Gynecology & Obstetrics

Gynecology & Obstetrics
Open Access

ISSN: 2161-0932

+44 1704 335730


The Effect of Transcutaneous Electrical Nerve Stimulation (TENS) on the Pregnancy Rate in Women Undergoing Assisted Reproduction Techniques and Embryo Transfer

Nasser Salsabili, Hoda Salsabili, Katayon Berjis, Firozeh Akbariasbagh and Mansoureh Karimzadeh

Background: To evaluate the effect of TENS on the pregnancy rate in women undergoing assisted reproduction techniques (ART) and embryo transfer.

Objective :This study was designed by comparing a group of patients receiving TENS shortly before embryo transfer with placebo control group.

Materials and methods: A prospective, randomized single blinded placebo-controlled study was designed. After obtaining the informed consent from those who had good quality embryos, 233 patients who were undergoing ART, were signed in to the following two groups (117 in experimental- 116 in placebo control groups). Conventional TENS (100Hz, 50μsec biphasic asymmetrical pulse) was applied by two channel over the groin and the mid part of anterior iliac spine to symphysis of pubis. 20 minutes in supine position before embryo transfer. In the control group, embryos were transferred without any supportive therapy. Sperm parameters (count, viability, motility, normal morphology) and embryo quality were measured based on WHO criteria. Clinical pregnancy was defined by the presence of a fetal sac during an ultrasound examination 6 weeks after embryo transfer. X² and MANOVA were used for variables differences and Eta2 for correlation.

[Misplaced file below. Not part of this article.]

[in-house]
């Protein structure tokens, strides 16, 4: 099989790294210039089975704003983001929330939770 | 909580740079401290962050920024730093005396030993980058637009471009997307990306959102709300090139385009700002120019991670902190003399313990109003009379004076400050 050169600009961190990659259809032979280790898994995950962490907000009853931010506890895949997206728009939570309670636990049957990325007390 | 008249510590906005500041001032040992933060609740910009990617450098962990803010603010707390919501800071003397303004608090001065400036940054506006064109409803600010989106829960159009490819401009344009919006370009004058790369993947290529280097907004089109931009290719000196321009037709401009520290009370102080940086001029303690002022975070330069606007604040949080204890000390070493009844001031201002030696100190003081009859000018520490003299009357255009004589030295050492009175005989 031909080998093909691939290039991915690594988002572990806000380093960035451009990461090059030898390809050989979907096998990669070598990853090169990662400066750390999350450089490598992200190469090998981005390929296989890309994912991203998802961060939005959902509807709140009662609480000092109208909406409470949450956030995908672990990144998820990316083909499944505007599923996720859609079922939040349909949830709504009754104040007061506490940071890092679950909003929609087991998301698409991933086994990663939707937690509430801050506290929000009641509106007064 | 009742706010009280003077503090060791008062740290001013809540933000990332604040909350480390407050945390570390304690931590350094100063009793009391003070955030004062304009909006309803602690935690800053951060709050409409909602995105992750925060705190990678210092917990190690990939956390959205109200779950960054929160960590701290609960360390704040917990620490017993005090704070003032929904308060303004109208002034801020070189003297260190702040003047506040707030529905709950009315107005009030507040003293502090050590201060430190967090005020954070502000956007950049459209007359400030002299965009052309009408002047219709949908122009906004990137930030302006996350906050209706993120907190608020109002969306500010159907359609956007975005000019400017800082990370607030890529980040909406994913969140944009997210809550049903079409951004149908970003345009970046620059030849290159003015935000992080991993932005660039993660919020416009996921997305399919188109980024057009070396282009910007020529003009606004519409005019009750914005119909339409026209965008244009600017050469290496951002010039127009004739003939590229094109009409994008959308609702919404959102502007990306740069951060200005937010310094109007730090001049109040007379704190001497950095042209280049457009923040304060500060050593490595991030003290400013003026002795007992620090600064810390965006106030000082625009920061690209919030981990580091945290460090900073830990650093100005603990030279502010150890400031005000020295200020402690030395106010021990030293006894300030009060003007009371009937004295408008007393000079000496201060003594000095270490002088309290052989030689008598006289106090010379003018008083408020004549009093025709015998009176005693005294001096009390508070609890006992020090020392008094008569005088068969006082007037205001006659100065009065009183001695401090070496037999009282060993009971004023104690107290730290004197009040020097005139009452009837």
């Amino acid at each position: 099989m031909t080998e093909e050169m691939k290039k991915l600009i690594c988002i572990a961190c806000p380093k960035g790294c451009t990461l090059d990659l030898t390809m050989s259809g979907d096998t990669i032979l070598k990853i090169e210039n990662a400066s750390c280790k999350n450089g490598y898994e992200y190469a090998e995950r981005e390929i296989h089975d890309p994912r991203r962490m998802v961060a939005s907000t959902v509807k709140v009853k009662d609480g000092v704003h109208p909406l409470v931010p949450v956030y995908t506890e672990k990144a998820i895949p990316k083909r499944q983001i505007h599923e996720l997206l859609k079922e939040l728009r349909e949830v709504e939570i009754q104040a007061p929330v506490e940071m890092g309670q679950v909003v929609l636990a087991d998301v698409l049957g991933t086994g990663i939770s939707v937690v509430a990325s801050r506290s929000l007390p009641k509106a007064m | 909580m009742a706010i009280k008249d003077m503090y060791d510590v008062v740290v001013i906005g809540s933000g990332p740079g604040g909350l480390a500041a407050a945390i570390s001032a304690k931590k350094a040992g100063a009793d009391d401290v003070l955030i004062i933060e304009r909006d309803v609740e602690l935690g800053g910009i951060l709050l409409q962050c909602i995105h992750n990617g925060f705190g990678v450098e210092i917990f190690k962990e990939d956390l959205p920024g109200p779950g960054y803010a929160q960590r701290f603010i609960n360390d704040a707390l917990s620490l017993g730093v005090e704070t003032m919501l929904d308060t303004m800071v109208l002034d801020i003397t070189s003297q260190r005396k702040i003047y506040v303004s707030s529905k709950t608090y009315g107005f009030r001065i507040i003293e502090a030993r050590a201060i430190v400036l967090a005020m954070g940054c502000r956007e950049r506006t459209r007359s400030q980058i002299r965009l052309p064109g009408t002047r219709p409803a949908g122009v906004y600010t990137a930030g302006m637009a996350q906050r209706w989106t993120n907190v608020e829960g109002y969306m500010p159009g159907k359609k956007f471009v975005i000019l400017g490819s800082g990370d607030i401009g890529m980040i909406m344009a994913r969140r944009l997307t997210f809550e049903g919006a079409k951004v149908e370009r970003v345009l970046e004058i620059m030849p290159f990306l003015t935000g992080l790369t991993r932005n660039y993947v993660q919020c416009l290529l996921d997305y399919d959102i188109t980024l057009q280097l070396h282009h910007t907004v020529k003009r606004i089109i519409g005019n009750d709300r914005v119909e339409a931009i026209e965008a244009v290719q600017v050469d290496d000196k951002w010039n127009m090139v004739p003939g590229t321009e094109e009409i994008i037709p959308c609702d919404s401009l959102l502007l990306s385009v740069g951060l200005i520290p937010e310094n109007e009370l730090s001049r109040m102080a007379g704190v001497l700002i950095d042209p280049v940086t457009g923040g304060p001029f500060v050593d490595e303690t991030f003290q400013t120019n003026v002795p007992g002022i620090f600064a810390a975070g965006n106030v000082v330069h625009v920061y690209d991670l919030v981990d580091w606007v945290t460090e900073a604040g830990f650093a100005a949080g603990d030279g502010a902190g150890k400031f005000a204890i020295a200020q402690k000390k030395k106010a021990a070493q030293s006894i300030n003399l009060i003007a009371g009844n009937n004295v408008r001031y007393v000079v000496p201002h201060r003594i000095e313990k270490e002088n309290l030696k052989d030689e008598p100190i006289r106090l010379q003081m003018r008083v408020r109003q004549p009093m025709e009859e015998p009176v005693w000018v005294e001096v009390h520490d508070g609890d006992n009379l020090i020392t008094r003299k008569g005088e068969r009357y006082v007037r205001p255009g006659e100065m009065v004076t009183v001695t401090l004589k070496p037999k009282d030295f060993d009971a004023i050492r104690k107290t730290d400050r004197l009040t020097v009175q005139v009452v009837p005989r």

Results: Clinical pregnancies were documented in 36 of 117 patients (30.8%) in the TENS group, whereas pregnancy rate in the placebo control group was 19.8% (23 out of 116). pregnancy rate was highly significant in TENS group (p<0.05). MANOVA did not show any differences of demographic, sperm parameters and number of egg by good embryo quality between two groups (P>0.05).

Conclusion: TENS seems to be a useful non invasive and easy applicable tool for improving pregnancy rates in ART protocol and embryo transfer.